celebrate diversity, Williams said. This is
reflected in the more than 75 events on campus
that comprise the symposium, which continues
through February.
The events are planned and scheduled by
various groups such as student organizations
and University departments and consist of
activities ranging from community s.ervice dri-
ves to speeches by prominent individuals.
"King himself meant many different things
to many different people," Matlock said,
adding that people cele-
osium brate King's commitment to
economic and social justice
ally has around the world. Williams
said the symposium has
of the "grown tremendously"
since its beginnings, bring-
id most ing together many diverse
aspects of the campus and
'wsive in community.
it Even so, "Dr. King's
71 --legacy remains unfinished,"
-John Matlock Williams said.
The visible targets of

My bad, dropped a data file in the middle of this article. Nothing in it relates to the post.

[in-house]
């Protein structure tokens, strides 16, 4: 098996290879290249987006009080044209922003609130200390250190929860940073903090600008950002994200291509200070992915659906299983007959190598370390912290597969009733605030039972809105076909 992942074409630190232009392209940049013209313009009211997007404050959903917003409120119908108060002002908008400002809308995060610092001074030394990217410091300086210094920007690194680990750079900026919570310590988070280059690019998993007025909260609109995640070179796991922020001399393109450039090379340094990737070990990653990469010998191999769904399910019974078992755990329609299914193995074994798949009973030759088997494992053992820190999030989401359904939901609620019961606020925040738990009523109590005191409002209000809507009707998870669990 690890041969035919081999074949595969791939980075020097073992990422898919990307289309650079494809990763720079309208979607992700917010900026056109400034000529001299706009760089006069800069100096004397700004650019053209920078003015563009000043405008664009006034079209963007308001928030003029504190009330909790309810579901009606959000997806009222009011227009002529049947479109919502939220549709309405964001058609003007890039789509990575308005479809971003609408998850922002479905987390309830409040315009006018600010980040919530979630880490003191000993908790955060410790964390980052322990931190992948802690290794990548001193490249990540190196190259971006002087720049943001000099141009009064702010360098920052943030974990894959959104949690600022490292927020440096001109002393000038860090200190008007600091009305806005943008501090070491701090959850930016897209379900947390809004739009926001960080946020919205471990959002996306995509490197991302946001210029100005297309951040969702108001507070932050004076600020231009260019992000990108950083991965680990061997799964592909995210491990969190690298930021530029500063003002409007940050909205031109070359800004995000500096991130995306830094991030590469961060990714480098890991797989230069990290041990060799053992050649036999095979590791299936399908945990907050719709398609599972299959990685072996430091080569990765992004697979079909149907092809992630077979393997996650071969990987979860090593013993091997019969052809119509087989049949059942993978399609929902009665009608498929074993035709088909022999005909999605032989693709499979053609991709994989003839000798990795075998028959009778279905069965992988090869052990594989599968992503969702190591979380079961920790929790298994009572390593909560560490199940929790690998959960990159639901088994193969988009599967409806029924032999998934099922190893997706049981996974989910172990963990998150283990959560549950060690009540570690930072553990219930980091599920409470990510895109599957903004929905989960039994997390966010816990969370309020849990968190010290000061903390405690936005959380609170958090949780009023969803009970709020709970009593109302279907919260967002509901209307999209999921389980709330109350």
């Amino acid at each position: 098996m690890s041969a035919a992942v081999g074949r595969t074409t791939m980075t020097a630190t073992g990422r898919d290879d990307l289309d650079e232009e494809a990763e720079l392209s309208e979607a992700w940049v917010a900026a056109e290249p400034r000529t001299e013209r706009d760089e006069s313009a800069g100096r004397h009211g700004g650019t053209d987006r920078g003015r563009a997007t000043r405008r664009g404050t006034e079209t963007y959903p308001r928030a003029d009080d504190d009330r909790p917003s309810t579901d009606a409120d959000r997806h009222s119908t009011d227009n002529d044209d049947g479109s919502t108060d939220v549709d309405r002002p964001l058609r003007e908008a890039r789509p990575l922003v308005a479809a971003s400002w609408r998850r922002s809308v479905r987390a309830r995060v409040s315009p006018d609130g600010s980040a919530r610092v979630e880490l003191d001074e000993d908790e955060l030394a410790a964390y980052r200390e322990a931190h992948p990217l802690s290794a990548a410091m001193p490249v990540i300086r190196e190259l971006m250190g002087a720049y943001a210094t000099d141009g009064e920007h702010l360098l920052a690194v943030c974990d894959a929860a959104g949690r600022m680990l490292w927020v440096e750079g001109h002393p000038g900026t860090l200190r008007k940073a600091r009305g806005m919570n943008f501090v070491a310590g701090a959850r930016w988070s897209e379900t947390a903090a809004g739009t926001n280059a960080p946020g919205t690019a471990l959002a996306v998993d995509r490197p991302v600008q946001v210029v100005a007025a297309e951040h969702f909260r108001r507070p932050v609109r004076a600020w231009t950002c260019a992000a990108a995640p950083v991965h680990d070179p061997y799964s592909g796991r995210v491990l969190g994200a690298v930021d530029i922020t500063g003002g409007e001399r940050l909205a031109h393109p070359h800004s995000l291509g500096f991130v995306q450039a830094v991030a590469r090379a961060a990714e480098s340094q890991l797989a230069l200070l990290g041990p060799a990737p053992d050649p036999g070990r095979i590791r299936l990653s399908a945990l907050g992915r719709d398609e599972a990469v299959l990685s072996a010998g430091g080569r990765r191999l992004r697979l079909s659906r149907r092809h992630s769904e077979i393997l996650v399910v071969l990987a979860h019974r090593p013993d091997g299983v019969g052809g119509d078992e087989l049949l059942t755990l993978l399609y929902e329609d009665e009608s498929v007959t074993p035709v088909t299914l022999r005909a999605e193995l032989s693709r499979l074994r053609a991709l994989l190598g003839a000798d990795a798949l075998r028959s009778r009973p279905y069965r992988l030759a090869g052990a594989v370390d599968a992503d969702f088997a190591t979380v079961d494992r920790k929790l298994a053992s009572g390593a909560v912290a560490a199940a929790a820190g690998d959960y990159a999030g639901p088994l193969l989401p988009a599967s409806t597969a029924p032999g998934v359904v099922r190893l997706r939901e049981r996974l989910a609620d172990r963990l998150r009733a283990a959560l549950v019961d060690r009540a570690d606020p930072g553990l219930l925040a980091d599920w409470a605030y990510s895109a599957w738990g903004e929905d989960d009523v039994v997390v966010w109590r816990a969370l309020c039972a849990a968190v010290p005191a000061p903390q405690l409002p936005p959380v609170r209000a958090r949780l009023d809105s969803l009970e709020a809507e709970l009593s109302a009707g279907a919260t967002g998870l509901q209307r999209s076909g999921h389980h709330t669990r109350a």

Assistant Provost institutionalized discrimina-
tion may have been abol-
ished, but "vestiges remain in place now,"
Williams said. The annual holiday serves as a
focus point.
"It's a reminder how far we've come in one
sense, but it's also a reminder of how much we
must do," Matlock said. "We're still a long way
from the dream that King and many other peo-
ple espoused."

NOBEL
Continued from Page 1
while McFadden combined economics and psychology to cre-
ate new models in the field of economics.
In addition to Willis, director of neuroscience Prof.
Richard Hume spoke about Arvid Carlsson, Paul Green-
gard and Eric Kendal who were recipients in the catego-
ry of medicine or physiology. Carlsson worked on a
revolutionary new method of treating Parkinson's dis-
ease, which affects one million Americans, including
Janet Reno and Michael J. Fox.